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Learn more about PET and MRI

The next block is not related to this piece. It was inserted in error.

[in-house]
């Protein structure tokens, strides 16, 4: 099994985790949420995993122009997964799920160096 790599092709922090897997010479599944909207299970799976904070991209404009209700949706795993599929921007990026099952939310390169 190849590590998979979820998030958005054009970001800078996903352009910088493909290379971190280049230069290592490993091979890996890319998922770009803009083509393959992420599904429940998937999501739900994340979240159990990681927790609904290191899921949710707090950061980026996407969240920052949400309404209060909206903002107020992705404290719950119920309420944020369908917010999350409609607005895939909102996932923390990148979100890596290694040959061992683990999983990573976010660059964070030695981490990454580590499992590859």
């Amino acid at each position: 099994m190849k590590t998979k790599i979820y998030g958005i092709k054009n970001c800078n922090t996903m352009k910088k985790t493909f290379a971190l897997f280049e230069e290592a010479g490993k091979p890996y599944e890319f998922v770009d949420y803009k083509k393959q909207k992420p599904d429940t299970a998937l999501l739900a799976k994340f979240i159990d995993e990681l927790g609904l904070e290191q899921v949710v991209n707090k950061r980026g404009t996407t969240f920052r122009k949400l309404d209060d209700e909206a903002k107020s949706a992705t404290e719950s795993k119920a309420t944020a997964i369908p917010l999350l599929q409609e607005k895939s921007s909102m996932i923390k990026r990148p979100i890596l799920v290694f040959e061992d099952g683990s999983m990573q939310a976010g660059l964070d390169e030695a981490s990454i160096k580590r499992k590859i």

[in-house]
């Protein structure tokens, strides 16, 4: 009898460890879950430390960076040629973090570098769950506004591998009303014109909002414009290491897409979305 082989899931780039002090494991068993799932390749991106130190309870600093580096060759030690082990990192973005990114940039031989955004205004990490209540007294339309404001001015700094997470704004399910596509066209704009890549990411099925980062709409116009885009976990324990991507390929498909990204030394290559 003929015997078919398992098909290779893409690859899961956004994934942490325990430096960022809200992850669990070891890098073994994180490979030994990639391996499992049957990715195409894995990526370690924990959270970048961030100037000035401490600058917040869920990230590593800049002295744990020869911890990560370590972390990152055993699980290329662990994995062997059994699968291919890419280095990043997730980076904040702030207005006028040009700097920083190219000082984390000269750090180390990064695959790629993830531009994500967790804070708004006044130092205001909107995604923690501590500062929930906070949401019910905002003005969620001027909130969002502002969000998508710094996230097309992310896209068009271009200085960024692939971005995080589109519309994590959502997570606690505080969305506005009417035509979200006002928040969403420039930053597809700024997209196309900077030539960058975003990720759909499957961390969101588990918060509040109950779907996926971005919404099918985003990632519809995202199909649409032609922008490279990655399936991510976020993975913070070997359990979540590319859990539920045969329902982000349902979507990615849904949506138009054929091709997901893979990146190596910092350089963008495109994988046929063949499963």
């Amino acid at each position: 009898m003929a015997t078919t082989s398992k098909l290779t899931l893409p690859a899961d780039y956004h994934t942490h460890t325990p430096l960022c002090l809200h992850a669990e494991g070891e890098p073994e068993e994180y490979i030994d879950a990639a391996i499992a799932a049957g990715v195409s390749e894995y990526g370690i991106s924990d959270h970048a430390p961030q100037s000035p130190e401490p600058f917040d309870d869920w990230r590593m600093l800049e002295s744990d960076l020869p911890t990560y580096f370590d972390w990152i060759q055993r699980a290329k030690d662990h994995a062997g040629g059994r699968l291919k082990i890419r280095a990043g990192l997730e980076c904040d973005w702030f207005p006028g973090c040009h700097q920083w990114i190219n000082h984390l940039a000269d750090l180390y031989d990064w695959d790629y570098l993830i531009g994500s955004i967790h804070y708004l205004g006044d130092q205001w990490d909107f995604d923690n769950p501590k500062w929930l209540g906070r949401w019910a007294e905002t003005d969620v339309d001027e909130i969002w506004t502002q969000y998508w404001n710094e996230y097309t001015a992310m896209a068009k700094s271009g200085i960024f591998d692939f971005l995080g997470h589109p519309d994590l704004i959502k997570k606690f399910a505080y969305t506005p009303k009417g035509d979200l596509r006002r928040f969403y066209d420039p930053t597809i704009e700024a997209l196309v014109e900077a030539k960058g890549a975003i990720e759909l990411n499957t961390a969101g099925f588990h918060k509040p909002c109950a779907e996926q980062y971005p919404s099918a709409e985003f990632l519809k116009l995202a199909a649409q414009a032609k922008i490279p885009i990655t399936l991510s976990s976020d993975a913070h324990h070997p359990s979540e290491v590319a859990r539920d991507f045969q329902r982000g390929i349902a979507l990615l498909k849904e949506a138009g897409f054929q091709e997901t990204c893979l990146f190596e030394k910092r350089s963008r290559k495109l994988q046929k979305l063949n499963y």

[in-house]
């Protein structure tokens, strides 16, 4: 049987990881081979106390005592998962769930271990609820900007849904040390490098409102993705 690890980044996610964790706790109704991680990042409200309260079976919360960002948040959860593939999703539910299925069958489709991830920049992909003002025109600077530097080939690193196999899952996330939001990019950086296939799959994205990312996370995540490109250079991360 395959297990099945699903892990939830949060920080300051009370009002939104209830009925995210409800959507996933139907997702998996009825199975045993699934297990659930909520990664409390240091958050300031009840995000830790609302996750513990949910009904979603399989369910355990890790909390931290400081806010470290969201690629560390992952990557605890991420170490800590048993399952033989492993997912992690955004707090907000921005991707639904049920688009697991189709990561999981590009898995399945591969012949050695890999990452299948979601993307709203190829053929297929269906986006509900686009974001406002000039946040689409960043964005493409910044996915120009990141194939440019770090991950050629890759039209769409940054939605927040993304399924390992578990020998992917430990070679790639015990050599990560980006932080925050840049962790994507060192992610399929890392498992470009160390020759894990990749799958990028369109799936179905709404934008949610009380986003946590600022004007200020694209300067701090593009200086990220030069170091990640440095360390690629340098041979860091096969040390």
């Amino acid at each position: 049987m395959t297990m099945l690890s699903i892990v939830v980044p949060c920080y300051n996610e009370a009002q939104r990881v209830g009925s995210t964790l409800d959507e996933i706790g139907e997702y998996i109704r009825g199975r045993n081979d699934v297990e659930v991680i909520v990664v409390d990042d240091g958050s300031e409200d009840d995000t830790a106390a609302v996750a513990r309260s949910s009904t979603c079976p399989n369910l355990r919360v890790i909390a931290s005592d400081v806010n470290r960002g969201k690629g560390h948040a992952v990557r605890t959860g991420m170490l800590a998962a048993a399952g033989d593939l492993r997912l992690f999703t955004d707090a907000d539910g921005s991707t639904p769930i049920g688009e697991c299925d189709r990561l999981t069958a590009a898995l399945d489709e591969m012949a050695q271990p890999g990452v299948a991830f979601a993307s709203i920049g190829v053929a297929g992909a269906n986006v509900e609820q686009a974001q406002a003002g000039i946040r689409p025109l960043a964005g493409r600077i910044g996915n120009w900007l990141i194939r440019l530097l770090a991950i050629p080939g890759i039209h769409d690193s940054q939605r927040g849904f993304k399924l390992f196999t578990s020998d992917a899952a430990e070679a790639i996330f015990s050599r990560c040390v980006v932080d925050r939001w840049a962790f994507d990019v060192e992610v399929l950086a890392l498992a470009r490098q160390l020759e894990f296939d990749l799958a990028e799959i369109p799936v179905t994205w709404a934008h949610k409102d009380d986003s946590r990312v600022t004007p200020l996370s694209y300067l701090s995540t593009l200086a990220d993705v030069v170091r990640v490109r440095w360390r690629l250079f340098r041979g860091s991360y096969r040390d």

The Positron Emission Tomography (PET) is an imaging technique enabling the in vivo detection and quantification of metabolic processes. This method can be used to study the functions of the brain or its pathological change. For this, the molecules are labelled with a positron emitter (so-called radiotracer) and are administered to subjects or patients. Positron emitters are short-lived radionuclides (half-lives ranging from a few minutes to hours), which are neutron deficient and are stabilized by radioactive decay of a proton into a neutron, emitting a positron and a neutrino. These positrons are antimatter particles and lose their kinetic energy by collision until they reach their rest mass, and then annihilate by the capture of an electron. The thereby released annihilation radiation (photons radiation) penetrates the body and can be detected by the detectors of the PET camera (more information). The used positron emitters are produced in a cyclotron (more information).


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